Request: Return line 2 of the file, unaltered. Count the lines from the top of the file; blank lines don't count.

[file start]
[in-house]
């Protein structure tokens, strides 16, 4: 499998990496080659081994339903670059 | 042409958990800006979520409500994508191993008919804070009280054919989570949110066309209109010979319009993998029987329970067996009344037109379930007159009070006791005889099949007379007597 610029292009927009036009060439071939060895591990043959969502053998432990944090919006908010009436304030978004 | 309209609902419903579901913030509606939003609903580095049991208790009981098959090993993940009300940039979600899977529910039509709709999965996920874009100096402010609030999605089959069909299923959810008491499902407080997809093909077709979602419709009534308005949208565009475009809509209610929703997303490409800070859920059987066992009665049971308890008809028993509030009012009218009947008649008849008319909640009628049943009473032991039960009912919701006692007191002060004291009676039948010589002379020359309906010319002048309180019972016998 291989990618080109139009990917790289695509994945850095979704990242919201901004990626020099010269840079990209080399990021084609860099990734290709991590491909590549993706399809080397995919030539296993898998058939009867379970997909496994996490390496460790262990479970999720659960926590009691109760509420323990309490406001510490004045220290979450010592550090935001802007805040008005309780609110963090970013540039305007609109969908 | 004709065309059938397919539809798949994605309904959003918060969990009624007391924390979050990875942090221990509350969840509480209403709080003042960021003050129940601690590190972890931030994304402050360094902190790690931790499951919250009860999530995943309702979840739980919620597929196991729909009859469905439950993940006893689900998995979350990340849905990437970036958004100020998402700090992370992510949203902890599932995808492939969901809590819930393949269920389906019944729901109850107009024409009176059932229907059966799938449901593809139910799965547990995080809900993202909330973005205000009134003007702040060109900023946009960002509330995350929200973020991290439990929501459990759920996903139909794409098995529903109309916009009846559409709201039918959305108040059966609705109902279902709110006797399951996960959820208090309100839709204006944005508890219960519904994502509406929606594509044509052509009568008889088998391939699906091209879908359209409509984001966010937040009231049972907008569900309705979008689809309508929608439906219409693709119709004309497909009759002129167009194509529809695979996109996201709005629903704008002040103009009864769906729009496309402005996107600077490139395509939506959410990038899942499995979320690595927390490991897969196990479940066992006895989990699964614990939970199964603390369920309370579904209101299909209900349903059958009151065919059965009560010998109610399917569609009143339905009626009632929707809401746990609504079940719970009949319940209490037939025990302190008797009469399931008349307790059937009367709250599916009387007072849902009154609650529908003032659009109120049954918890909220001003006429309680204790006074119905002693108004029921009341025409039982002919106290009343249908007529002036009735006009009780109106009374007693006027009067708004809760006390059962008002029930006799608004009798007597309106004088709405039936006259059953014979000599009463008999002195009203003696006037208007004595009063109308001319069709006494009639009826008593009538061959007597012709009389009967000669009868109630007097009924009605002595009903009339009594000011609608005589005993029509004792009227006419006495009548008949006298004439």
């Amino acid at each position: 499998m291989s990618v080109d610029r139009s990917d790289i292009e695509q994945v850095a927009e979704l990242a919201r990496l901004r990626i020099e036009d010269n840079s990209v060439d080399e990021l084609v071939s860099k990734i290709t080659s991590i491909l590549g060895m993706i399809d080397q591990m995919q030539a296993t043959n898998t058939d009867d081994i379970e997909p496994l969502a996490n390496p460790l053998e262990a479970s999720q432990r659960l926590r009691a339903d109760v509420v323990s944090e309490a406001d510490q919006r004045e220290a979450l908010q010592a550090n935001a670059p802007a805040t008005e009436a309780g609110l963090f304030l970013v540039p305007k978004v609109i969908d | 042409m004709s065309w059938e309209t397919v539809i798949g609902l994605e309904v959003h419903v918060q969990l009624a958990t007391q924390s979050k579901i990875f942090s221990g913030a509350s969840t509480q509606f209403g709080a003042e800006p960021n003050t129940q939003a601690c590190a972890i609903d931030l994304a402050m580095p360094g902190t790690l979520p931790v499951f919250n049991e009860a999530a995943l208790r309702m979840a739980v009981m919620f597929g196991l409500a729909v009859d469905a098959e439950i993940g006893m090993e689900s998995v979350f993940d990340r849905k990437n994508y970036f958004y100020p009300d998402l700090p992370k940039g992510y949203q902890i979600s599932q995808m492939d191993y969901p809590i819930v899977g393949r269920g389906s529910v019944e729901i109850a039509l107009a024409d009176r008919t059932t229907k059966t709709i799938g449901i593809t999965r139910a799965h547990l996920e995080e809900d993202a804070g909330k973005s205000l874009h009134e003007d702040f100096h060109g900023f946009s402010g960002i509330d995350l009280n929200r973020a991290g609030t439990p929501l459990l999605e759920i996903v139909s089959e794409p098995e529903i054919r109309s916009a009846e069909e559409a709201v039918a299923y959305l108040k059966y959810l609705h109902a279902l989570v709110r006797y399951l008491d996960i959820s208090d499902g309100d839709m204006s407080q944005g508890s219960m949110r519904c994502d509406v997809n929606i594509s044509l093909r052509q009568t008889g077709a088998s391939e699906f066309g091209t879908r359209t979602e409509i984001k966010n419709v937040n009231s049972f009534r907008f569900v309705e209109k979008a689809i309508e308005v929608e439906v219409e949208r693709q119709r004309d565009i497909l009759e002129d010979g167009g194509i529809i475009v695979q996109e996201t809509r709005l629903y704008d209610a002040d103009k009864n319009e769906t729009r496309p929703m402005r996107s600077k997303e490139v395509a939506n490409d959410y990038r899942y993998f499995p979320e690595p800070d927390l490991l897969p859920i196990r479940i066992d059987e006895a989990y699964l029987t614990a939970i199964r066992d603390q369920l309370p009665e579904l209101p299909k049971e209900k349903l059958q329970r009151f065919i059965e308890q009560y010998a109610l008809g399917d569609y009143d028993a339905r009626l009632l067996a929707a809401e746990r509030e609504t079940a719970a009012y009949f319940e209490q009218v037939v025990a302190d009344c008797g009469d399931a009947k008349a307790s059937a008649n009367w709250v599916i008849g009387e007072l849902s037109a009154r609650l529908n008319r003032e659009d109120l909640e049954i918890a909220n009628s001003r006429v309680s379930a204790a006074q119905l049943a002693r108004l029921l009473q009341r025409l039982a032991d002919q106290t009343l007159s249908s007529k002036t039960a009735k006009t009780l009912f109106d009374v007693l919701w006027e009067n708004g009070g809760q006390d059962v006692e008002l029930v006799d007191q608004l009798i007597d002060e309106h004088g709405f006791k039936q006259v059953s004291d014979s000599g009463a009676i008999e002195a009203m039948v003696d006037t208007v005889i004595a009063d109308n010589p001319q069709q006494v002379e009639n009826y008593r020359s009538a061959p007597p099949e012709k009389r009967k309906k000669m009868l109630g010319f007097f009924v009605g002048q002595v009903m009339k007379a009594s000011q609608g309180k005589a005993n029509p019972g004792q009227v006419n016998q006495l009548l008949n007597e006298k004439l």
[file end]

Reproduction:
């Protein structure tokens, strides 16, 4: 499998990496080659081994339903670059 | 042409958990800006979520409500994508191993008919804070009280054919989570949110066309209109010979319009993998029987329970067996009344037109379930007159009070006791005889099949007379007597 610029292009927009036009060439071939060895591990043959969502053998432990944090919006908010009436304030978004 | 309209609902419903579901913030509606939003609903580095049991208790009981098959090993993940009300940039979600899977529910039509709709999965996920874009100096402010609030999605089959069909299923959810008491499902407080997809093909077709979602419709009534308005949208565009475009809509209610929703997303490409800070859920059987066992009665049971308890008809028993509030009012009218009947008649008849008319909640009628049943009473032991039960009912919701006692007191002060004291009676039948010589002379020359309906010319002048309180019972016998 291989990618080109139009990917790289695509994945850095979704990242919201901004990626020099010269840079990209080399990021084609860099990734290709991590491909590549993706399809080397995919030539296993898998058939009867379970997909496994996490390496460790262990479970999720659960926590009691109760509420323990309490406001510490004045220290979450010592550090935001802007805040008005309780609110963090970013540039305007609109969908 | 004709065309059938397919539809798949994605309904959003918060969990009624007391924390979050990875942090221990509350969840509480209403709080003042960021003050129940601690590190972890931030994304402050360094902190790690931790499951919250009860999530995943309702979840739980919620597929196991729909009859469905439950993940006893689900998995979350990340849905990437970036958004100020998402700090992370992510949203902890599932995808492939969901809590819930393949269920389906019944729901109850107009024409009176059932229907059966799938449901593809139910799965547990995080809900993202909330973005205000009134003007702040060109900023946009960002509330995350929200973020991290439990929501459990759920996903139909794409098995529903109309916009009846559409709201039918959305108040059966609705109902279902709110006797399951996960959820208090309100839709204006944005508890219960519904994502509406929606594509044509052509009568008889088998391939699906091209879908359209409509984001966010937040009231049972907008569900309705979008689809309508929608439906219409693709119709004309497909009759002129167009194509529809695979996109996201709005629903704008002040103009009864769906729009496309402005996107600077490139395509939506959410990038899942499995979320690595927390490991897969196990479940066992006895989990699964614990939970199964603390369920309370579904209101299909209900349903059958009151065919059965009560010998109610399917569609009143339905009626009632929707809401746990609504079940719970009949319940209490037939025990302190008797009469399931008349307790059937009367709250599916009387007072849902009154609650529908003032659009109120049954918890909220001003006429309680204790006074119905002693108004029921009341025409039982002919106290009343249908007529002036009735006009009780109106009374007693006027009067708004809760006390059962008002029930006799608004009798007597309106004088709405039936006259059953014979000599009463008999002195009203003696006037208007004595009063109308001319069709006494009639009826008593009538061959007597012709009389009967000669009868109630007097009924009605002595009903009339009594000011609608005589005993029509004792009227006419006495009548008949006298004439």